When I plucked the purple pepper last week, it didn’t developed seeds yet. So maybe I was a little impatient, tho after plucking it started producing more buds. The pepper was very fruity, a little tart but not bitter in any way. I made a pasta salad with the first harvest.
Pasta salad with herb infused oil
- 2 1/2 cups fusilli pasta (cooked to desired texture in salted water)
- 1 small onion (sliced thinly and rinsed)
- 1 small bell pepper (diced)
- 1 pint cherry tomatoes (halved)
- small bunch of basil (torn)
- small bunch of thyme (or a few sprigs of rosemary)
- 2 cloves garlic (crushed)
- 1/3 (to 1/2) cup olive oil
- 1 large lemon (zested then juiced)
- small can of kippered herring or tuna or sardines (optional, you can also add cooked lentils or beans instead)
- salt and black pepper
Heat up the olive oil over medium low heat with the thyme (either tied and remove later or strip the leaves into the oil), the basil torn into small pieces, and the crushed garlic. Simmer for a few minutes till it starts to smell fragrant and before the garlic turns dark . Put the pasta and everything into a large bowl, pour the oil and lemon juice (and zest) on top, toss together then salt and pepper to taste.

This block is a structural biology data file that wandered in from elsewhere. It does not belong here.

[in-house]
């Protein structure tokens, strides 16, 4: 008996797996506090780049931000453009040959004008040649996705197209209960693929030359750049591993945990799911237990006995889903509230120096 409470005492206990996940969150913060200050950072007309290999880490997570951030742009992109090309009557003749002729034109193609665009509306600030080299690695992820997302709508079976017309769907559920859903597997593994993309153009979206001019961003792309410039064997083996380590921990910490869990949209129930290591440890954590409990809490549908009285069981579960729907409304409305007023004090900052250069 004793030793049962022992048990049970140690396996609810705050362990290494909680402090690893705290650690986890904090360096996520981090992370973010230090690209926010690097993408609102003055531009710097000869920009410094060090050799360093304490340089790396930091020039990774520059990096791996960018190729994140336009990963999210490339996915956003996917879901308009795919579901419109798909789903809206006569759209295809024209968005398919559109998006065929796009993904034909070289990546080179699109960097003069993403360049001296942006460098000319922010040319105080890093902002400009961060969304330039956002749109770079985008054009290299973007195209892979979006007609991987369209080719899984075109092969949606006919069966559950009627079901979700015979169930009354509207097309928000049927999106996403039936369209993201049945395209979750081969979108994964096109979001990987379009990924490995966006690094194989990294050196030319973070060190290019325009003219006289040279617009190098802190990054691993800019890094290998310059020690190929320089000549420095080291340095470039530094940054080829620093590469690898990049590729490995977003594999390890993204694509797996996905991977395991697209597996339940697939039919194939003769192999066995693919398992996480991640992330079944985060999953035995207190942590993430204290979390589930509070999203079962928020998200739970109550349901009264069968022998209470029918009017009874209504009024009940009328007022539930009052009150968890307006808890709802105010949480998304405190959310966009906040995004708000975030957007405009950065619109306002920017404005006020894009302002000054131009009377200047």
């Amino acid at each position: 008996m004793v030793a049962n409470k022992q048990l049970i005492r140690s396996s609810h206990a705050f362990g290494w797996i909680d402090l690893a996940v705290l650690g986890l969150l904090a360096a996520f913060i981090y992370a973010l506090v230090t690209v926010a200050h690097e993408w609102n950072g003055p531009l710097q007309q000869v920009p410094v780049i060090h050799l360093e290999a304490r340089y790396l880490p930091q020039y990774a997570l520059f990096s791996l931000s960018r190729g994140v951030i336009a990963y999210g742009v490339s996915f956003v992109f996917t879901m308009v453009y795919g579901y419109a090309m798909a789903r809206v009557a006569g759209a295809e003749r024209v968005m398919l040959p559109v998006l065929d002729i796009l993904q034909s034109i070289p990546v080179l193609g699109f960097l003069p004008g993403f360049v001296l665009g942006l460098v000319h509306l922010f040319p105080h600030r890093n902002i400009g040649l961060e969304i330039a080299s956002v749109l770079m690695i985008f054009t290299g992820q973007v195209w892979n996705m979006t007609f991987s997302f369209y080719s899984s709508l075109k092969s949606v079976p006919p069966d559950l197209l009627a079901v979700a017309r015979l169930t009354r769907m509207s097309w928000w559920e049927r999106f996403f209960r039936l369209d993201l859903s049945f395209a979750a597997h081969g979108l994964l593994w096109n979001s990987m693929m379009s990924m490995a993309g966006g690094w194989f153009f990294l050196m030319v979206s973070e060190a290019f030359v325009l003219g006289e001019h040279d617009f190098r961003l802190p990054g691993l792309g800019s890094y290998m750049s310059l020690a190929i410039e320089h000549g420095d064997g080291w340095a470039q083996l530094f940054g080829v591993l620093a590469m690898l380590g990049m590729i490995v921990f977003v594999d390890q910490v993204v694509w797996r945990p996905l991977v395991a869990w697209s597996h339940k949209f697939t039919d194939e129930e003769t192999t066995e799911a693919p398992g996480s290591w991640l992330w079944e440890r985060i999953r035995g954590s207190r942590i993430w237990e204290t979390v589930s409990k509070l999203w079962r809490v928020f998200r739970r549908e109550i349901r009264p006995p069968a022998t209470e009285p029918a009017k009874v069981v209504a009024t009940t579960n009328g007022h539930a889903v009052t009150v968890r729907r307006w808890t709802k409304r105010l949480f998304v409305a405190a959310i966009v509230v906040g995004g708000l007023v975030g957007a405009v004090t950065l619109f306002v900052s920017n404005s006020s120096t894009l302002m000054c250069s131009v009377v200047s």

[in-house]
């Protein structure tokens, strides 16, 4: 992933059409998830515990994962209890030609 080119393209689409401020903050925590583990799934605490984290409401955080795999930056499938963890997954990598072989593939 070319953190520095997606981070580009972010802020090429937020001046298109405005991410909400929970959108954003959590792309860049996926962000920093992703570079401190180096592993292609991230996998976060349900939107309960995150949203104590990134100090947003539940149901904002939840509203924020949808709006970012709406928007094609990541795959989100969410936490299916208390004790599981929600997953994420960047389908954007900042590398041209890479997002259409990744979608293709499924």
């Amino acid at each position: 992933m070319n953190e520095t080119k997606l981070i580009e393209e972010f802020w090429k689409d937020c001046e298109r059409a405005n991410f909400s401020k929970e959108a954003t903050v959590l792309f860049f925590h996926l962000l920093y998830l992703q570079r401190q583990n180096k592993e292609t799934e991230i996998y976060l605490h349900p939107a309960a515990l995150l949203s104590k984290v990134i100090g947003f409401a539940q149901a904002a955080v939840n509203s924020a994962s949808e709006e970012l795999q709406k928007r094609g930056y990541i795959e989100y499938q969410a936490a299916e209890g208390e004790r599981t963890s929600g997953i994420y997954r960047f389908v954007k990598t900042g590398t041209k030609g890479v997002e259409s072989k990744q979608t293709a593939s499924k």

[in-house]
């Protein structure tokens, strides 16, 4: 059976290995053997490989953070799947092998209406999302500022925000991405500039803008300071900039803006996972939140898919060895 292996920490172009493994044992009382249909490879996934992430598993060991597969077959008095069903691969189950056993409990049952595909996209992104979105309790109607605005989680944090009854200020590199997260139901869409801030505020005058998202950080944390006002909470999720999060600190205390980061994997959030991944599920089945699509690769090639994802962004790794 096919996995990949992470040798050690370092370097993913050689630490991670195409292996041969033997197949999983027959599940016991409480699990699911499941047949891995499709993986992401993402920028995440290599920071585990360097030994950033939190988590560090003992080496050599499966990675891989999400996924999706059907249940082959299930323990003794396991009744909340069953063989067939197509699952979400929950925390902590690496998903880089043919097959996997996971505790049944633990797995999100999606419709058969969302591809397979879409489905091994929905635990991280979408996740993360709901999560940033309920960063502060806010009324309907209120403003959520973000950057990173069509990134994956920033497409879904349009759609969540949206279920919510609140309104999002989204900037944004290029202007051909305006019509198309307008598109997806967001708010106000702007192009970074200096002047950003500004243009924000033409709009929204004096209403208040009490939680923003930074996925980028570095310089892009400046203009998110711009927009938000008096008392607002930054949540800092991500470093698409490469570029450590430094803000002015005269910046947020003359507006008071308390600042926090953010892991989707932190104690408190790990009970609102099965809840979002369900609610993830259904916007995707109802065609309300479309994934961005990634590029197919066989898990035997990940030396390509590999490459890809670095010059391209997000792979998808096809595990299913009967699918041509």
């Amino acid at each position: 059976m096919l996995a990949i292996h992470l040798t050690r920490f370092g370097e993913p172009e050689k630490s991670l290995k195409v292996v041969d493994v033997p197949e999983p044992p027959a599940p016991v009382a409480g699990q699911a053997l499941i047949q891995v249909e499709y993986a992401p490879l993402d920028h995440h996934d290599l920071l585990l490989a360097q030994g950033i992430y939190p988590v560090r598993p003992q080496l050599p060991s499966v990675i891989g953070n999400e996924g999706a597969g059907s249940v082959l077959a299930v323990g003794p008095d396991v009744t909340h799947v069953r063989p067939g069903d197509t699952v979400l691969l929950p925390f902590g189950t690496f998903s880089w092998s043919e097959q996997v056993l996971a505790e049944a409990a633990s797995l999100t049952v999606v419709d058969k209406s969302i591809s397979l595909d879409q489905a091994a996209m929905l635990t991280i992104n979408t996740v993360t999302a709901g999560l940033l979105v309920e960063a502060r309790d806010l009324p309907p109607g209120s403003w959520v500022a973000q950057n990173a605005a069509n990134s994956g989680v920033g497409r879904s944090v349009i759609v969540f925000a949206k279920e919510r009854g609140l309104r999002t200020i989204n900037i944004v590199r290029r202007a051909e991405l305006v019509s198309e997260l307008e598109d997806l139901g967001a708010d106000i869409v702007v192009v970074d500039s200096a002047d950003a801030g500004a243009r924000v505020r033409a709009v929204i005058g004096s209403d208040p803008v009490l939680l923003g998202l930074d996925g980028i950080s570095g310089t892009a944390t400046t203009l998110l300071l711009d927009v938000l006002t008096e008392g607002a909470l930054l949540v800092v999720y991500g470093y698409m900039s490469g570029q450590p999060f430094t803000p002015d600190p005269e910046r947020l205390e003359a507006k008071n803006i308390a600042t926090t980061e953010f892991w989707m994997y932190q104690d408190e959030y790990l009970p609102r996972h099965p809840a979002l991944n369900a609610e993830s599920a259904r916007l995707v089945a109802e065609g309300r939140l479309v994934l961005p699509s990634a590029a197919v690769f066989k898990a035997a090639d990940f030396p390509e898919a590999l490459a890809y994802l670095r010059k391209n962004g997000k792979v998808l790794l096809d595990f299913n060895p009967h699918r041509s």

I went to Austin this past weekend just to get away. It was relaxing and I had a great time. I’ll have to post about it next time, but I’ve taken part of a wellness/health program at my Drs. office and for the first two weeks, I can only eat fruits and veggies. For a girl that loves meat and rice and chocolate, it’s been tough. Luckily, Austin is quite health conscious and I found great food while there.
First stop on Saturday was brunch at Eastside Cafe with my cousin and her husband. I hadn’t seen them in years and they said this place had yummy food and the freshest veggies. The restaurant is cozy, dainty, and the service was excellent. They grow their own veggies in the garden out back, which you can stroll around in while you wait for your table, and they raise their own chickens. I believe all their veggies served come straight from the garden. As you sit down, they bring out these mini cornbread muffins and oh how delicious they smelled.
I had a mixed greens salad with goat cheese and tossed in a rice wine vinaigrette. It tasted so different from what I’ve had before. It tasted so fresh. No photo, but everyone’s seen a salad before. But, what I loved most was their roasted acorn squash with a soy ginger sauce.